In my view, both Stencil.js and Angular Elements have the best toolchain and support for creating Web Components. In the end, when using Angular Elements, there is not much to care about, it works pretty well out of the box. However, as mentioned in the third article about the flaws of Web Components, they lack type definitions when it comes to the usage of Web Components, even when built with Angular.

A Little Angular Note

Since I am an Angular developer, I want to make a little side note. If you want to consume Web Components, you need to add the CUSTOM_ELEMENTS_SCHEMA. With that enabled, a lot of compiler checks for unknown properties on elements are disabled. That could lead to misbehavior of your application. I highly recommend creating an Angular module, which only wraps your Web Components and use CUSTOM_ELEMENTS_SCHEMA in there, so the other parts of your application are not affected by it. Like I have done with Palaver.

React

React lovers, I am sorry to tell you, but React itself does not offer anything to create Web Components. There are community projects trying to solve the problem. However, if you compare them to the other frameworks mentioned, they need more time to mature. In the meantime, I would suggest taking a look at Stencil.js.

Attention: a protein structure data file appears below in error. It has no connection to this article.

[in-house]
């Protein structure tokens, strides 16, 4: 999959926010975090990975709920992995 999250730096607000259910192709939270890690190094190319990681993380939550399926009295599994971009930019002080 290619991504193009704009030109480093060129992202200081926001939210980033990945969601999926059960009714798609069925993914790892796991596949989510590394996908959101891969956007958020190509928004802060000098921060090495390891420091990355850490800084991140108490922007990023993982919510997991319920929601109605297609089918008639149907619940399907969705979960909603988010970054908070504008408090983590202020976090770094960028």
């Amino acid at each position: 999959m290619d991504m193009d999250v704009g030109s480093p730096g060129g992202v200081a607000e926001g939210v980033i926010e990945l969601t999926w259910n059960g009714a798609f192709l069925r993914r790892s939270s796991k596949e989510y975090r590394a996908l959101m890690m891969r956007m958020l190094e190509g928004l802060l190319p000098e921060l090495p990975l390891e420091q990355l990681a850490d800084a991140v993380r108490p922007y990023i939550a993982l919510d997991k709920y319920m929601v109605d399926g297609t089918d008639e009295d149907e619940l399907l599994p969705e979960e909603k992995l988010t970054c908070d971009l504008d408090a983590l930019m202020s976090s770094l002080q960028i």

Conclusion

While it is possible to create Web Components without any framework, in a real-world scenario, it is very unlikely to do so. Frameworks help to have a good foundation for your development. If you are not satisfied with one of the existing frameworks, it is very easy to build your own. With the help of bundlers like webpack or ParcelJS its a breeze to create a toolchain.

However, if you hop on the train, you also have to address the current flaws of Web Components. Also, do not underestimate a good toolchain, which crunches your referenced assets.

For me, Web Components have one big advantage: you have to craft your component's API carefully. Not only in terms of attributes and properties but also your CSS variables, CSS Shadow Parts, content projection and events. That strengthens your API, and hopefully leads to smaller, very specific components.

And now? Don't forget to take a look at the demo application and play around with it. If you want to get notified about more articles about Web Components and other cool development stuff, don not miss to subscribe to our monthly newsletter!

Happy coding!